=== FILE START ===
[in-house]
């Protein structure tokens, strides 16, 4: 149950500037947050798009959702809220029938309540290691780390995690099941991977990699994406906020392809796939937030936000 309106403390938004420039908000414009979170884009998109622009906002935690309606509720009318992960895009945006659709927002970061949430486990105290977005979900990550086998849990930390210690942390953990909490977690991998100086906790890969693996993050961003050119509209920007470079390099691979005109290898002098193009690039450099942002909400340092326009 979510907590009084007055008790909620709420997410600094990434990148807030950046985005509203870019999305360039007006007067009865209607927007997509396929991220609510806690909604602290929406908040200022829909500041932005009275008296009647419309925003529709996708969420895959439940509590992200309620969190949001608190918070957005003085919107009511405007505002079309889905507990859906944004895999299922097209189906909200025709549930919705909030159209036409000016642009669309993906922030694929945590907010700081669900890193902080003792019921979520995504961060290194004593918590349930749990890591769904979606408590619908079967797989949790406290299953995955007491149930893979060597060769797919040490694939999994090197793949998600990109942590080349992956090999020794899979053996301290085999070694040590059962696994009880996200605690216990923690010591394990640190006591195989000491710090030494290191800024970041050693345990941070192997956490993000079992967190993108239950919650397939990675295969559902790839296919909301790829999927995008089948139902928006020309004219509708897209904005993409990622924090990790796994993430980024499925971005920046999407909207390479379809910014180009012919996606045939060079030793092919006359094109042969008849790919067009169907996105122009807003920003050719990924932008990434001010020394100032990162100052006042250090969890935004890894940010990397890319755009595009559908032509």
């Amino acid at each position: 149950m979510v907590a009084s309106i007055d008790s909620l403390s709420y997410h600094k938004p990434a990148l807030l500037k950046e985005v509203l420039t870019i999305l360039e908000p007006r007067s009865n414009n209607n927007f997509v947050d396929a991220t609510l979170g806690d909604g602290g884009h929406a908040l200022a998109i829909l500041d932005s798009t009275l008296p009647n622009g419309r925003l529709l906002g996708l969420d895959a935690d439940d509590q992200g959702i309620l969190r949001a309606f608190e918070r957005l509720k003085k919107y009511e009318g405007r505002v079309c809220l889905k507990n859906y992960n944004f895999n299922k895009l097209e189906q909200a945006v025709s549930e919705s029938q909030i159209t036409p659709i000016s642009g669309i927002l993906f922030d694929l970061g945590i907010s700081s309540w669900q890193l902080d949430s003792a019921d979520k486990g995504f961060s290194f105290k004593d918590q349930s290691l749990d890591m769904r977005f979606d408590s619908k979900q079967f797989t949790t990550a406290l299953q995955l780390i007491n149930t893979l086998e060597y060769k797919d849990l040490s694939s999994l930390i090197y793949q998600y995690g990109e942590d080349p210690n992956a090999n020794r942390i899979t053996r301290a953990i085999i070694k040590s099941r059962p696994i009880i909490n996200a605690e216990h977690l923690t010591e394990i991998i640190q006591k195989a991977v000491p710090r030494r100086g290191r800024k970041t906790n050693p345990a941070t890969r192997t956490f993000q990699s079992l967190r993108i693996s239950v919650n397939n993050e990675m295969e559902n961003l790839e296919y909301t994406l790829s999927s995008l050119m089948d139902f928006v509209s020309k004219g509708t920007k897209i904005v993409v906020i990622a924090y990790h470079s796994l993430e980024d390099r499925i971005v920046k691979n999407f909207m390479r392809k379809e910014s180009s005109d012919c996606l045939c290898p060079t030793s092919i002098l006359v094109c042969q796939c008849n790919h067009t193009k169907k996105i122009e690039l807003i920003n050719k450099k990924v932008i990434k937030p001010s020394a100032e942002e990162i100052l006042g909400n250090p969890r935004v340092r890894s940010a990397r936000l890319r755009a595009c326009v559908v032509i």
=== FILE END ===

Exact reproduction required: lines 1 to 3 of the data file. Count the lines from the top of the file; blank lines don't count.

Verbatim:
[in-house]
């Protein structure tokens, strides 16, 4: 149950500037947050798009959702809220029938309540290691780390995690099941991977990699994406906020392809796939937030936000 309106403390938004420039908000414009979170884009998109622009906002935690309606509720009318992960895009945006659709927002970061949430486990105290977005979900990550086998849990930390210690942390953990909490977690991998100086906790890969693996993050961003050119509209920007470079390099691979005109290898002098193009690039450099942002909400340092326009 979510907590009084007055008790909620709420997410600094990434990148807030950046985005509203870019999305360039007006007067009865209607927007997509396929991220609510806690909604602290929406908040200022829909500041932005009275008296009647419309925003529709996708969420895959439940509590992200309620969190949001608190918070957005003085919107009511405007505002079309889905507990859906944004895999299922097209189906909200025709549930919705909030159209036409000016642009669309993906922030694929945590907010700081669900890193902080003792019921979520995504961060290194004593918590349930749990890591769904979606408590619908079967797989949790406290299953995955007491149930893979060597060769797919040490694939999994090197793949998600990109942590080349992956090999020794899979053996301290085999070694040590059962696994009880996200605690216990923690010591394990640190006591195989000491710090030494290191800024970041050693345990941070192997956490993000079992967190993108239950919650397939990675295969559902790839296919909301790829999927995008089948139902928006020309004219509708897209904005993409990622924090990790796994993430980024499925971005920046999407909207390479379809910014180009012919996606045939060079030793092919006359094109042969008849790919067009169907996105122009807003920003050719990924932008990434001010020394100032990162100052006042250090969890935004890894940010990397890319755009595009559908032509």
């Amino acid at each position: 149950m979510v907590a009084s309106i007055d008790s909620l403390s709420y997410h600094k938004p990434a990148l807030l500037k950046e985005v509203l420039t870019i999305l360039e908000p007006r007067s009865n414009n209607n927007f997509v947050d396929a991220t609510l979170g806690d909604g602290g884009h929406a908040l200022a998109i829909l500041d932005s798009t009275l008296p009647n622009g419309r925003l529709l906002g996708l969420d895959a935690d439940d509590q992200g959702i309620l969190r949001a309606f608190e918070r957005l509720k003085k919107y009511e009318g405007r505002v079309c809220l889905k507990n859906y992960n944004f895999n299922k895009l097209e189906q909200a945006v025709s549930e919705s029938q909030i159209t036409p659709i000016s642009g669309i927002l993906f922030d694929l970061g945590i907010s700081s309540w669900q890193l902080d949430s003792a019921d979520k486990g995504f961060s290194f105290k004593d918590q349930s290691l749990d890591m769904r977005f979606d408590s619908k979900q079967f797989t949790t990550a406290l299953q995955l780390i007491n149930t893979l086998e060597y060769k797919d849990l040490s694939s999994l930390i090197y793949q998600y995690g990109e942590d080349p210690n992956a090999n020794r942390i899979t053996r301290a953990i085999i070694k040590s099941r059962p696994i009880i909490n996200a605690e216990h977690l923690t010591e394990i991998i640190q006591k195989a991977v000491p710090r030494r100086g290191r800024k970041t906790n050693p345990a941070t890969r192997t956490f993000q990699s079992l967190r993108i693996s239950v919650n397939n993050e990675m295969e559902n961003l790839e296919y909301t994406l790829s999927s995008l050119m089948d139902f928006v509209s020309k004219g509708t920007k897209i904005v993409v906020i990622a924090y990790h470079s796994l993430e980024d390099r499925i971005v920046k691979n999407f909207m390479r392809k379809e910014s180009s005109d012919c996606l045939c290898p060079t030793s092919i002098l006359v094109c042969q796939c008849n790919h067009t193009k169907k996105i122009e690039l807003i920003n050719k450099k990924v932008i990434k937030p001010s020394a100032e942002e990162i100052l006042g909400n250090p969890r935004v340092r890894s940010a990397r936000l890319r755009a595009c326009v559908v032509i």